23 Oct 2010, 10:41
Guess no one knows about Careys grave and what happened to it.No one ever comments about it.What a shame the head stone is gone.It was at the first grave site when you first turn on the road
Peter and Patricia Hefferan
16 Oct 2010, 17:46
My husband and I will be celebrating our anniversary by visiting the Old Van Campen Inn. My husband is an ardent historian and an expert on the wars of the past. He is a skirmisher. I have become more interested in history at large because of his vast historial knowledge. \r\n\r\nIt is our greatest joy to live in Sussex County. I have two letters I nailed on a tree on a our property in Wantage. Just two letters - OZ. \r\n\r\nSee you tomorrow.\r\n\r\nPatty and Pete Hefferan
21 Sep 2010, 11:09
John:\r\n\r\nThe Van Campen Inn tour & demo you are talking about might have been Van Campen Day, an annual event hosted by the Walpack Historical Society. This year's event will be held at the Inn on Sunday, October 17, from 12-5, I believe.\r\n\r\nHope to see you there!
john reges
12 Sep 2010, 08:25
I was at the Vancampen Inn about 4 or so years ago when there was a wonderful tour,military demonstration and very inexpensve goodies that were served.I haved looked for information which would ditto that wonderful experience but to no avail. I absolutely love that whole area and would apppreciate any information which would satisfy my intense curiosity of the area history.\r\nThose who read this would you please be so kind as to enlighten me as to what organizations I might join or contact.\r\nthanks.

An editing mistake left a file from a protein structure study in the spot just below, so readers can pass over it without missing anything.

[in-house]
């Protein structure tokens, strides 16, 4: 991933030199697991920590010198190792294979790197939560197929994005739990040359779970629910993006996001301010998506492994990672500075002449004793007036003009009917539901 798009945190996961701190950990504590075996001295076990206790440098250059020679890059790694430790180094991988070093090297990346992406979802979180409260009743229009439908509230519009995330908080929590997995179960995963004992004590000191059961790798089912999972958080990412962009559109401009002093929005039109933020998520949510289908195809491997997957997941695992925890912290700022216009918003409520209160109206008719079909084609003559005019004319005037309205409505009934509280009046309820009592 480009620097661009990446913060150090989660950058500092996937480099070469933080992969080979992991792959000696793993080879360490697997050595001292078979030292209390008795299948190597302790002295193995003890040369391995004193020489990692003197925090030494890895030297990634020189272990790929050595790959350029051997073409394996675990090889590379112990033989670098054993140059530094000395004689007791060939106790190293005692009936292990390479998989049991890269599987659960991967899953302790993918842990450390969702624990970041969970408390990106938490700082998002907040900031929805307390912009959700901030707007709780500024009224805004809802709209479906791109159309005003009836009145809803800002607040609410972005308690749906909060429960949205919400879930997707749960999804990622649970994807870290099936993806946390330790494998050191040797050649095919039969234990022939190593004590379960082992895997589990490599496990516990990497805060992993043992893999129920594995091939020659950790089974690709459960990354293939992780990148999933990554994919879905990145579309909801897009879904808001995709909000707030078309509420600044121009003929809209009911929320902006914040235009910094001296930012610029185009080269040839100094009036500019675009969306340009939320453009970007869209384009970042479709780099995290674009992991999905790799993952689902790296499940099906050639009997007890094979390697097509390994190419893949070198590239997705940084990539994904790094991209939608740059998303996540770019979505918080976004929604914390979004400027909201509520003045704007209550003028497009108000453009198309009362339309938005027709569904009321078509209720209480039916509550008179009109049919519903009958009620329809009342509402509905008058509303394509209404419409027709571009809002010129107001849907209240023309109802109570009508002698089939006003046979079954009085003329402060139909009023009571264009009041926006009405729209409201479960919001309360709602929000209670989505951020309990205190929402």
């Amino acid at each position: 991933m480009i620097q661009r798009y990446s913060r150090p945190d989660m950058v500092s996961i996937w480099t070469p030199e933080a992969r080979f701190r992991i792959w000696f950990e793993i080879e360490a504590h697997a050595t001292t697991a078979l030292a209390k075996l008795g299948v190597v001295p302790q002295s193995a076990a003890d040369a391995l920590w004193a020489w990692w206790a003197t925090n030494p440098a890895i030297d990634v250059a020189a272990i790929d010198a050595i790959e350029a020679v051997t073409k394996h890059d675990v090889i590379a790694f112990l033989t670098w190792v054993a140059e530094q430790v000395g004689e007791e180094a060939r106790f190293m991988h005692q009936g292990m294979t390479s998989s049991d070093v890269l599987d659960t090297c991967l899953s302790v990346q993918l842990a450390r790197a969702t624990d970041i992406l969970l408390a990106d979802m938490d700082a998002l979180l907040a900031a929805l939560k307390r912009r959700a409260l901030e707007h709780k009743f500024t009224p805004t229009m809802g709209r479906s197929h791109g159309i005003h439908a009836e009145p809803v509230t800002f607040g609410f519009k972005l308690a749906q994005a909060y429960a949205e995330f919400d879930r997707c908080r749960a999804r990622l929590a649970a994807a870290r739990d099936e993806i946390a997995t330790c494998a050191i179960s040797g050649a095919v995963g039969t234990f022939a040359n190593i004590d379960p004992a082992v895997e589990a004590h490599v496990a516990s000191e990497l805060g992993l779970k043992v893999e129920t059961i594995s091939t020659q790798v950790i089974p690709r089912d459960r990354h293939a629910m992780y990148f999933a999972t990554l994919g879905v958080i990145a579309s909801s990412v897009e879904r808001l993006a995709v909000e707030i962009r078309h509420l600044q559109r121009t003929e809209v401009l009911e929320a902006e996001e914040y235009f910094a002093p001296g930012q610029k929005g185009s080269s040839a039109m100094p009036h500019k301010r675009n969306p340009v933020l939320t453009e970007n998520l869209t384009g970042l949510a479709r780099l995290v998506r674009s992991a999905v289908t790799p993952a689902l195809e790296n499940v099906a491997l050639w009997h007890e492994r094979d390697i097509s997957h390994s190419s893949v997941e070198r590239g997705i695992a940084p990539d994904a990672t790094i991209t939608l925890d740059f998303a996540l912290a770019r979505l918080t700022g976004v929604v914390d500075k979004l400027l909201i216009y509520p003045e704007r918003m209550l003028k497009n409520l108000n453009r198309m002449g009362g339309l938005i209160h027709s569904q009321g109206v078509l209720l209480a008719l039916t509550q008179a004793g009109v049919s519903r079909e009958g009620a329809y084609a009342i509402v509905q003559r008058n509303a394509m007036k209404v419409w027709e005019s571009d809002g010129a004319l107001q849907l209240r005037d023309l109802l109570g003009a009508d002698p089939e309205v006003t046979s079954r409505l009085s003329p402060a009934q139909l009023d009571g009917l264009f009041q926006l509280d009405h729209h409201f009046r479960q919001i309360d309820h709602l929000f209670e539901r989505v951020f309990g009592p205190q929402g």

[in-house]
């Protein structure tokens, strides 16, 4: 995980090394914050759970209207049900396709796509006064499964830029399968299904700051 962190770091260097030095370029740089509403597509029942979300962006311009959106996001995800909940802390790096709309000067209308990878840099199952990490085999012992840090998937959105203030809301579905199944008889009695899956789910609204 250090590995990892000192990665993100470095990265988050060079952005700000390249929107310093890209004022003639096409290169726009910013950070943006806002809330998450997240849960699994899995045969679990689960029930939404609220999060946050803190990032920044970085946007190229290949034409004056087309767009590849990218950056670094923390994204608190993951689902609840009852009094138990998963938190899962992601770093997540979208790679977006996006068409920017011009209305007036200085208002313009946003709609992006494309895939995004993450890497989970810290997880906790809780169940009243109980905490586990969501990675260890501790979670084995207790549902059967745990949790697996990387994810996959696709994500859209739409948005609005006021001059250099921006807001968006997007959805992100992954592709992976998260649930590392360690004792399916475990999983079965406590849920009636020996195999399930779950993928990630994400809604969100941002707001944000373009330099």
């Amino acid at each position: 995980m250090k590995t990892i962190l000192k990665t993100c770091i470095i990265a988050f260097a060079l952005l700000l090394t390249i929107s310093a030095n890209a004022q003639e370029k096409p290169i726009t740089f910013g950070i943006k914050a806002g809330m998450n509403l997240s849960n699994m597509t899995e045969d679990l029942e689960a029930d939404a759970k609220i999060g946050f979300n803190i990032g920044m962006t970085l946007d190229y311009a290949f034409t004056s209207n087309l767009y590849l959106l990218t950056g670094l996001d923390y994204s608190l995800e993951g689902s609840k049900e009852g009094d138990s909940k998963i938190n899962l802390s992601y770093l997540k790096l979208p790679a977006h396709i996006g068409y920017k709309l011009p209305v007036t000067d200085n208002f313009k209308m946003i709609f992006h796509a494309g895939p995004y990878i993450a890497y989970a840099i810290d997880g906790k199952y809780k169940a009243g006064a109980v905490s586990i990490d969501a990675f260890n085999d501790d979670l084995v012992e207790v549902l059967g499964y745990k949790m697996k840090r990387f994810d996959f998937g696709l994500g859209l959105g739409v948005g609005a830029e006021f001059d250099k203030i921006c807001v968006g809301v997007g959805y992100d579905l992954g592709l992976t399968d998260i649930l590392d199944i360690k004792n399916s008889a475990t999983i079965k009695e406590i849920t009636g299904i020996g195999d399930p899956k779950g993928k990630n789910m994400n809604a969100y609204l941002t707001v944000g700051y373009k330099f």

17 Aug 2010, 16:25
I know this place well.go ther every summer to put a small toy at the headstone of Carey.I believe it says"nor friends or doctors could save our dear Careys life.Any one know anything about her?Please let me know.I have had her in my heart for years
s camp
07 Jun 2010, 10:02
My husband's family are VanCampens. We have documentation that Isaac VanCampen left Hollard in the 1760s and settled in PA. Joined the PA militia and served in the Revolutionary War. After many years the VanCampen was dropped to Camp. I am doing more research to see if we are actually related to the Vancampens that abound in New Jersey.
Joseph Rosencrance
17 May 2010, 16:29